There are also many convents and chapels around the site, one of particular beauty near the surviving section of medieval wall to the South of the site. This wall, though quite tricky to travel to, is edged by a nice garden space and offers unparalleled views out across the Douro. On the opposite side to the wall than the garden, lies Porto’s funicular service that allows people quick ascent or descent from or to the river. It’s a useful and enjoyable service that connects two previously very isolated spaces; an idea of relevant interest to our group. Fig 5. View towards the convent
Fig 6. The convent
Routes Site B has a selection of many winding and disjointed routes, some of which provide excellent views, or a pleasant journey to the waterfront. The key problem with many of these routes, as previously mentioned, is that they are quite poorly connected to one another through the site, making it difficult to navigate and segregating areas of the site. There are three key identified routes; firstly, there is the main ‘spine’ that runs from the city centre through the site, down to and across the river; then there is the route that serves the cultural quarter of the cathedral, palace, museum, and gardens; and lastly, there is a currently unused route that makes use of an abandoned walkway up the cliff face to the East of the site. There is an existing route, to the West, that is currently being developed and refurbished by the Porto Vivo regeneration scheme. However, the route is longer than the more direct and more popular main route from North to South through the centre. The Porto Viva plan has been implemented and areas held back due to their own historical certification are now under development. Gentrification of Porto’s city centre is a promising sight; the outlook for the increase in tourism will greatly enhance the city’s future. Although the restoration and newly paved roads have been positive, the routes and movement through the city that surrounds us, the meandering individual through its impressive townscape have somehow been lost. A poetic nature is lacking in the regeneration plans and, with a city steeped and scarred in so much history, it is owed to Porto to gain an enhanced experience of truly beautiful city?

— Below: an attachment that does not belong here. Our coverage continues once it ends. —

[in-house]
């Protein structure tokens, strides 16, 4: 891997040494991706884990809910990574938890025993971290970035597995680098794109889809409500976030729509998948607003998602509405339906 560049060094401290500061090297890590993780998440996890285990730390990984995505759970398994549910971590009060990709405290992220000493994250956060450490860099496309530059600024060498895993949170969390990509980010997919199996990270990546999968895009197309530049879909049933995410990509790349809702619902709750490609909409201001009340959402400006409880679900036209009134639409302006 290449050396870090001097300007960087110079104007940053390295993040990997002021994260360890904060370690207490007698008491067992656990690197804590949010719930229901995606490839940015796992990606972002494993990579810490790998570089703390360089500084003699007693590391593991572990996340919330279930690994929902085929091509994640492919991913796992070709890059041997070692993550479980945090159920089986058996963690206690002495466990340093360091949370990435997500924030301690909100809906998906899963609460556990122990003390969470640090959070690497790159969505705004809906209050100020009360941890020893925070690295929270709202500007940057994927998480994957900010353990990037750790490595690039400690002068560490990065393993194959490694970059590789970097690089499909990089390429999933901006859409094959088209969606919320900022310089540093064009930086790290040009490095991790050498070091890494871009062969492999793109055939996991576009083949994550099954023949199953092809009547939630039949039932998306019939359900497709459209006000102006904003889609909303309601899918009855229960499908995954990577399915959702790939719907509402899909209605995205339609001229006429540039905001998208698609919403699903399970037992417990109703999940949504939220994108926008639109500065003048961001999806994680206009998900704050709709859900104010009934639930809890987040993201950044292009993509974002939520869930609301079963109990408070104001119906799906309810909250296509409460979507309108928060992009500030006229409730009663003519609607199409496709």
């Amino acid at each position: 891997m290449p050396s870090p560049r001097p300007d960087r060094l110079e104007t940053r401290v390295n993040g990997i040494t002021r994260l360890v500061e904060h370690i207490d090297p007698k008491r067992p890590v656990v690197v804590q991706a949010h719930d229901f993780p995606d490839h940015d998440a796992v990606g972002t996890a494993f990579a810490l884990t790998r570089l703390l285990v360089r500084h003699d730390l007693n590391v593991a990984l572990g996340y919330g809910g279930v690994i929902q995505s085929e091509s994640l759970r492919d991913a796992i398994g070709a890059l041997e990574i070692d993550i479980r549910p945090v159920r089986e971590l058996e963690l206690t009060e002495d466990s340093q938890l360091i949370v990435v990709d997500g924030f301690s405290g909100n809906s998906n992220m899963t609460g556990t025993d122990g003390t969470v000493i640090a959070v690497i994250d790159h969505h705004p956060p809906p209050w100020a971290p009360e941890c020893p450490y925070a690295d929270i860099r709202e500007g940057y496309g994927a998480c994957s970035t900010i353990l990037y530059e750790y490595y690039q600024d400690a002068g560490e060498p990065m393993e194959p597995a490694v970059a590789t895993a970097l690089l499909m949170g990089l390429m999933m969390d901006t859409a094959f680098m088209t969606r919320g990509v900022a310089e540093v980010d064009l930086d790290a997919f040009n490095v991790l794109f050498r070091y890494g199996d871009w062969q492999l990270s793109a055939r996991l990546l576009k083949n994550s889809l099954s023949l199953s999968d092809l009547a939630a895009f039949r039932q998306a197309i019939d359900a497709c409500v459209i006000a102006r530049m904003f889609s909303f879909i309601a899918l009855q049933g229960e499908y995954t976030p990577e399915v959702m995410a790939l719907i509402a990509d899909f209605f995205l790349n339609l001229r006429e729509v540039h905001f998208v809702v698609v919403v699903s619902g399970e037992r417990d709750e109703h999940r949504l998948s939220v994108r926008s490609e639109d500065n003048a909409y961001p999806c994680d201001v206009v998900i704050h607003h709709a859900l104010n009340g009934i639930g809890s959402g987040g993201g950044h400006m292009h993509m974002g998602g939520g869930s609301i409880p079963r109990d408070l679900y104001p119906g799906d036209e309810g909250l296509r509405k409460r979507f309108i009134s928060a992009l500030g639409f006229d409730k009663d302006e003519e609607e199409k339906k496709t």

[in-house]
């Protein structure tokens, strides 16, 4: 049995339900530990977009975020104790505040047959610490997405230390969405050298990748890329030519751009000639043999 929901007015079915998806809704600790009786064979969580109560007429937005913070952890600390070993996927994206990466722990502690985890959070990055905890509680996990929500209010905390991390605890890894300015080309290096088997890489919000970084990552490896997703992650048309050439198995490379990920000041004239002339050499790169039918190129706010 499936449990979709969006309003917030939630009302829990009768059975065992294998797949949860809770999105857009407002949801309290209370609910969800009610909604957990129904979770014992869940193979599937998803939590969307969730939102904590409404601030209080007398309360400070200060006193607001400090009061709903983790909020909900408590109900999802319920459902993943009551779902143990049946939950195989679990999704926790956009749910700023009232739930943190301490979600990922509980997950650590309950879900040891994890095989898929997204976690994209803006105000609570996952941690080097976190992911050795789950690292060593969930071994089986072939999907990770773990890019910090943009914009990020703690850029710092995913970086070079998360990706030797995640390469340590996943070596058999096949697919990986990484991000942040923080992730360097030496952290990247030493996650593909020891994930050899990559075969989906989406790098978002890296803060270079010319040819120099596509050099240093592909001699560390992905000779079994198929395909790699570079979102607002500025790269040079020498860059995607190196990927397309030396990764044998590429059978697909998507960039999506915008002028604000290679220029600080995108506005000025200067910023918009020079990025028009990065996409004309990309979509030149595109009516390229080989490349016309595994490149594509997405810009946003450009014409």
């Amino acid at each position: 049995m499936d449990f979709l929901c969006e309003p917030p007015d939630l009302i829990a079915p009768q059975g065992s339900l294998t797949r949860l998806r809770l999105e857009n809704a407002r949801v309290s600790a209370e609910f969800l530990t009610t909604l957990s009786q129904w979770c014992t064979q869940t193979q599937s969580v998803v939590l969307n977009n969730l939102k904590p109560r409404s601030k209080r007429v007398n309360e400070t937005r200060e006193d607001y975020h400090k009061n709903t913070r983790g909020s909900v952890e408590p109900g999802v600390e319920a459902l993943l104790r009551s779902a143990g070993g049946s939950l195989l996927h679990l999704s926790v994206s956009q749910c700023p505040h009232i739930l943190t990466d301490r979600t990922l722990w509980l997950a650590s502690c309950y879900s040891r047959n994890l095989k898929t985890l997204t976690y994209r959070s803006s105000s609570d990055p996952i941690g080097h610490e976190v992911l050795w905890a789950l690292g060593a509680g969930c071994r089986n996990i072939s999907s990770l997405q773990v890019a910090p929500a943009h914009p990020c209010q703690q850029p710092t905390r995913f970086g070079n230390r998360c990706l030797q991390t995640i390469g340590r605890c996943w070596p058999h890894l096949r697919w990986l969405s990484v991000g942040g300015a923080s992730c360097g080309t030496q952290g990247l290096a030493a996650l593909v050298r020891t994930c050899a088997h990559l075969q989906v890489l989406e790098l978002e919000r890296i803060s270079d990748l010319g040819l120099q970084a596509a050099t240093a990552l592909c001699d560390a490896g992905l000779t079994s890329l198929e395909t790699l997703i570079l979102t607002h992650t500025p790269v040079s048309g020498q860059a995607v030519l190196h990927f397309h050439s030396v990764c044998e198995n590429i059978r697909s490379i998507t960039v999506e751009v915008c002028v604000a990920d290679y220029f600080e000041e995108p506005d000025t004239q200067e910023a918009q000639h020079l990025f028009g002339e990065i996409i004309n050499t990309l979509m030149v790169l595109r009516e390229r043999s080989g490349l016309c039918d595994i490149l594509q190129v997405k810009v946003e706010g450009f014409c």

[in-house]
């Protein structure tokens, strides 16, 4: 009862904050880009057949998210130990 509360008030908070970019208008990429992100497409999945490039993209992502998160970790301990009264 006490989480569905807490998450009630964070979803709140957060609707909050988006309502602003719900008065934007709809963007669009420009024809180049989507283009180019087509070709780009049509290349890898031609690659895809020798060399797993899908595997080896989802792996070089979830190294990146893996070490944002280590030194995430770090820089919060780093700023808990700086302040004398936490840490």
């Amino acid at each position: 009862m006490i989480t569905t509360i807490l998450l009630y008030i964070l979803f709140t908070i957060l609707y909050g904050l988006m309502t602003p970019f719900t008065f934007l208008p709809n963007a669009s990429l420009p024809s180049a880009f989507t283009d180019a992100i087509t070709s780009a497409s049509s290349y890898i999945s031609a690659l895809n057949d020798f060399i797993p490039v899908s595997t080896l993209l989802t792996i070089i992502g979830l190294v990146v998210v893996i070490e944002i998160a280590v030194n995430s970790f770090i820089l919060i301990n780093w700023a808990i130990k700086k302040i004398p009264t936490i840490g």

Fig 7. View of the cathedral from the station
Fig 8. The tram along the Dom Luis II Bridge
Fig 9. The Ribiera
Possibly, does the wonderer need to rediscover the routes of the medieval? Or purposely be drawn into its newly opened streetscapes? When we look at site B as an Artery, branching out to form veins and finally the capillaries, are these the parts of Porto that truthfully show its beauty to the wonderer? Should the Medieval core of Porto be kept to silently gesticulate?
Fig 10. The Muralha Fernandinha wall
Site Potential The potential for Site B is quite extensive and could be approached in a number of different ways. There is enough cultural context to propose an idea of expanding the cultural quarter with a focus on the cathedral area of the site; there are also enough open spaces to propose large scale interventions that would change the fabric of the site; and the site also boasts enough potential in its routes that, with some clever connections and more minimal interventions, could stitch the urban fabric and create a more tourist based scheme. The site offers some exceptional, uninterrupted vistas out over the river Douro that could become focal areas for tourists should interventions be made with which to enjoy the vistas better. In addition, with large abandoned areas, and disconnected intercity green spaces, there is clear room to create an increased, and better linked, green route experience through Site B.
Fig 11. View towards the Sao Bento Station
Fig 12. View of the old path that leads toward the cathedral